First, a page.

Student Shares History with the Community
February 23, 2017
Rio Grande, Ohio – University of Rio Grande and Rio Grande Community College strives to keep the heritage of southeastern Ohio alive for current and future generations. One Rio student, Shannon Scott, has continued this effort by presenting a lecture at the Grace Episcopal Church in Meigs County on Pomeroy’s First Ward. His presentation was part of the Meigs County Historical Society Lecture Series. Scott said he hopes his role in the lecture series helped educate his fellow residents of Meigs County about notable historic figures from the area during Black History Month.
“History is important to me, period. We’re walking through history every day. This specific lecture is really important to me because I am a 44 year-old man who just recently discovered these scholars, who happened to be black, and their accomplishments from so long ago,” Scott said. “We never heard anything about them growing up, yet they had such an impact on society. I feel their accomplishments need to be remembered, whether they were white or black, because accomplishments like these serve as motivation for the next generation.”
Scott, a history student at the Rio Grande Meigs Center, focused his presentation on the work of two local African Americans, James McHenry Jones and James Edwin Campbell. Scott read Jones’s 1896 address to the West Virginia State Republican Convention, giving his nomination for George W. Atkinson on behalf of the Republicans of Ohio County in West Virginia. Jones was the first African American to attend Pomeroy High School in Meigs County.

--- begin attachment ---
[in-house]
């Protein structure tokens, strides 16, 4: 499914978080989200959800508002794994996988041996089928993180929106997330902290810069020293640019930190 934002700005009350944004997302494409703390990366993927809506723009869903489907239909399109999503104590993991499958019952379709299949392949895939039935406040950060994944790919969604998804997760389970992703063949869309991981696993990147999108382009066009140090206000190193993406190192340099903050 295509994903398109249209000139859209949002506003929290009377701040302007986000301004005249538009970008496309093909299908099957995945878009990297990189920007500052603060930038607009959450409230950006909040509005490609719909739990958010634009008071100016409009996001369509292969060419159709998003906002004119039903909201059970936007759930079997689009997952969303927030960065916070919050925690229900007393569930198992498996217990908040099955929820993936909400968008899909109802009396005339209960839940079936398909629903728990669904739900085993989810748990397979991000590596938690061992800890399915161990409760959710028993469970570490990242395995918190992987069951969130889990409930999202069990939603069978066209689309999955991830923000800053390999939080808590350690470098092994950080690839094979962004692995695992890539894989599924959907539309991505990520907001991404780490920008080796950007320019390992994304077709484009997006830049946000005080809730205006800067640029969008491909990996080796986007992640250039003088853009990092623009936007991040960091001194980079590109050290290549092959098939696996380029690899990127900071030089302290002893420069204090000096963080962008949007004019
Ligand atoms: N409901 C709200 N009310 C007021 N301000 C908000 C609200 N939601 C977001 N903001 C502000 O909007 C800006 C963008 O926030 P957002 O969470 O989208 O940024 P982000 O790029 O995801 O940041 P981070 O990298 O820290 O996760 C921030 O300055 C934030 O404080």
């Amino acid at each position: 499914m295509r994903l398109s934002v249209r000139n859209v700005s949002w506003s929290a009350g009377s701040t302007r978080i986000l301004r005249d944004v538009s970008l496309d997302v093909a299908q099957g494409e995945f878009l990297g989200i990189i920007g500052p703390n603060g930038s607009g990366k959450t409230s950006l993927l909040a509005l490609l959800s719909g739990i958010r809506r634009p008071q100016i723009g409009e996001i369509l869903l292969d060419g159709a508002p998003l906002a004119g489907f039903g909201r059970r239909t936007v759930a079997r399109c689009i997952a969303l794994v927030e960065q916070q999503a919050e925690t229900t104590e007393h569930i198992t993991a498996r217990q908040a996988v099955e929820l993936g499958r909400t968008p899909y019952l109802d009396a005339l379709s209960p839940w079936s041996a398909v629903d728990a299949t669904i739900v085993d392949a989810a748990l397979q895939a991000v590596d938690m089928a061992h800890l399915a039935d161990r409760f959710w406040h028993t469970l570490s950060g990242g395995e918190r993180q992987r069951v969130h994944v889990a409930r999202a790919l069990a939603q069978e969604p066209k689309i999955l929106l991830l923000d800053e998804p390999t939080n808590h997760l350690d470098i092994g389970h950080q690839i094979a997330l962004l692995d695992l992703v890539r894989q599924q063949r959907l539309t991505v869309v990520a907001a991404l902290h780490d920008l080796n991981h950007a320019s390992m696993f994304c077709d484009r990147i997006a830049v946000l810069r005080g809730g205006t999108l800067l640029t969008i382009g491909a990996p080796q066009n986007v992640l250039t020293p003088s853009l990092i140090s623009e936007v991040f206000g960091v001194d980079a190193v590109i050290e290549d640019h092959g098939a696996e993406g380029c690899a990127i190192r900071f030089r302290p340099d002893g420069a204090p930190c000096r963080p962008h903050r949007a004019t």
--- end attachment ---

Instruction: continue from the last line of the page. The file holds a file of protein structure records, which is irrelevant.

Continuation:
“Jones was a very eloquent speaker and often spoke to large crowds. I chose this address because it can put you in the moment and give you a sense of his speaking ability,” Scott said. “He became an educator in West Virginia and was very influential in state politics. The work he did for education was so important and his story needs to be shared.”
Scott also read poetry from Campbell, who was an author and speaker who went on to write for the Chicago Tribune. Campbell was born in Pomeroy and was dedicated to preserving black history through his poetry.
“I chose to read from his book of poetry, Echoes from the Cabin and Elsewhere, which contains dialect poetry from the Gullah dialect, which can be very hard to read. It was often considered a slave dialect,” Scott said. “Campbell’s mission was to make sure the children of the next generation knew what this sounded like. I feel it’s important to keep that going even now. I want to carry on where he left off, increase awareness and celebrate the accomplishments of these virtually unknown greats of history from our town.”
Since taking classes at Rio, Scott has become a board member of the Meigs County Historical Society. He said he is grateful for the opportunity to share local history through the organization.
“I got to know the Meigs Center staff while running a bakery route for the Meigs County Senior Citizens, and they encouraged me to apply,” Scott said. “I’ve always loved history, but taking classes helped me learn that I want to teach history through the words of other people,” Scott said. “I’m honored to be able to do this as a board member for the Meigs County Historical Society. Rio has opened such a great doorway for me to do what I love.”
Scott lives in Middleport with his wife Patricia. He said he hopes by getting his associate degree he will encourage his children, Tishea, Tyra, Justine, Jonathan and Shanna, to further their own educations.
“My grandmother, Pearl Scott, went to Rio at the age of 70. She’s my inspiration to get my degree because I know how hard she worked and that she’d be proud,” Scott said. “I really hope my own kids will continue their education. My goal is to inspire them to go to school and get a degree so they can get good jobs. I know they’ll go places.”